I was born and raised in Aleppo, Syria and immigrated to the United States in 2003 at the age of 15. I’ve kept in touch with my family and friends over summer trips to Syria until the war started in 2011. My relationship to the war and its reality has always been distant, both geographically and emotionally. Over time as the conflict intensified, the refugee crisis swelled. The places that defined my childhood were broadcast on international media in ruins. The stories I read and watched in the news became personal.
An urge to do something kept building. Given my fluency in Arabic and my career in engineering, design, and photography, I found myself in a unique position to take some time to give a megaphone to people who need it now more than ever, but I wasn’t sure what form that would take.
I looked back at other diasporas through history. I thought about how much strength in identity the ancestors derived from the stories of their forbearers. In acknowledging the gravity of the situation in Syria, I wanted to document the stories of my own family, for posterity.
Every Syrian family has their own stories of shock and disbelief from the war. When the stories and pictures of the swelling crisis caught a wave of media attention recently, I realized people were truly paying attention, but that the personal, nuanced voices of the refugees were missing.
That's when I met Sara in New York. We first recognized a shared urge to capture raw stories through photography and writing, and quickly realized that by combining our skills and energies, we can make something happen with this project much bigger than either of us can on our own. We decided that now was the time to embark on this project.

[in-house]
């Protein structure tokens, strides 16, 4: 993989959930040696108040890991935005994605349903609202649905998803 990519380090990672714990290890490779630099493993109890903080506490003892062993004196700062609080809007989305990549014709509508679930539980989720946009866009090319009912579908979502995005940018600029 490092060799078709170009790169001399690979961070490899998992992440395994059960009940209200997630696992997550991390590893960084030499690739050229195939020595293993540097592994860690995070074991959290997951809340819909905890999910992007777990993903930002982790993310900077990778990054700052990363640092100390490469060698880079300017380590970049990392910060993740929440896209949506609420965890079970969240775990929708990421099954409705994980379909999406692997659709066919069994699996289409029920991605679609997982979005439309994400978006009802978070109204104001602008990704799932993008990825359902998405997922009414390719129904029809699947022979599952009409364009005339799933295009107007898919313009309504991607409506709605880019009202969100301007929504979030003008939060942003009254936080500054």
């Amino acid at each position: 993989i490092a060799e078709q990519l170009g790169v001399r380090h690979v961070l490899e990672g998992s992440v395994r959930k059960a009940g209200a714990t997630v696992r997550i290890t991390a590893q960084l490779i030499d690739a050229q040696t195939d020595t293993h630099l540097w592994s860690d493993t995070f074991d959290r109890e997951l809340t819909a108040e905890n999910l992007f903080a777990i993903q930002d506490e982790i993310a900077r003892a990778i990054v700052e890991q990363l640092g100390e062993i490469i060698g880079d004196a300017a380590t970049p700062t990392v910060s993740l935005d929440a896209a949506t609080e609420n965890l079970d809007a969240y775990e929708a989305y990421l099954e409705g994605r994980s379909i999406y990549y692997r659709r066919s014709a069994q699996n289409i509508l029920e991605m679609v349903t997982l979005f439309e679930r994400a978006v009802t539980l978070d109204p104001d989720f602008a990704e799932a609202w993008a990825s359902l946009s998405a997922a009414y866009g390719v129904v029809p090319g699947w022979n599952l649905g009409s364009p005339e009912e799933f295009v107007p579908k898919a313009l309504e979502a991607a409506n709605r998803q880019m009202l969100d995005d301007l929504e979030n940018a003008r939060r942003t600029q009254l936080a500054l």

Below is the high level overview of the project and our aims for it:
We want to shine a more human and personal light onto the historic migration of Syrians into Europe. Using intimate photography and storytelling to humanize the refugees, we want to generate empathy, and a deeper understanding of the crisis.
We’ll be focusing on the motivations behind their migration, the reality and life they’ve left behind, and the minutiae of the journey. How do they communicate? How do they ensure their own safety? When we arrive at the destination countries (Germany, Austria, Sweden, and Norway), we’ll look at how they’re integrating into their adopted nations.
An explicit non-goal of the project is to capture the macro story. Plenty of journalists are in the field reporting on what is happening. We want to capture who it’s happening to and how it’s affecting them.
Sara and I will interview and photograph Syrians as they embark, travel, and reach their destinations. Their stories will be intermixed with locals to add context and balance to the story.
Throughout the journey, we’ll be taking photos, recording voice and video interviews, and journaling the trip itself. Highlights from each day will be shared as snippets, Humans-Of-New-York-style. We’ll publish a longer-form daily journal describing the happenings, interviews, people, and travel of the day. The stories will be woven at the end into a narrative.
The trip will begin in Kos, the landing island in Greece that many refugees use. After spending some time there talking to people about their motivations in leaving, their preparations, and their hopes, we’ll move along the route and talk to people along the route. Once we arrive in Austria, Germany and Sweden, we’ll document people in their new lives. Throughout, we’ll hope to meet some locals and share their feelings and emotions about this historic event.
List of destinations:
One of the most popular landing destinations for the trip. Hundreds of Syrians are arriving daily on the shores of this tourist destination, often on small, unstable, inflatable boats.
Once on the mainland of Europe, the migration route runs through the Balkan states as refugees find their way to more economically prosperous northern and western Europe. These countries are chokepoints along the route, with the refugees facing hostility from the Eastern-Bloc governments.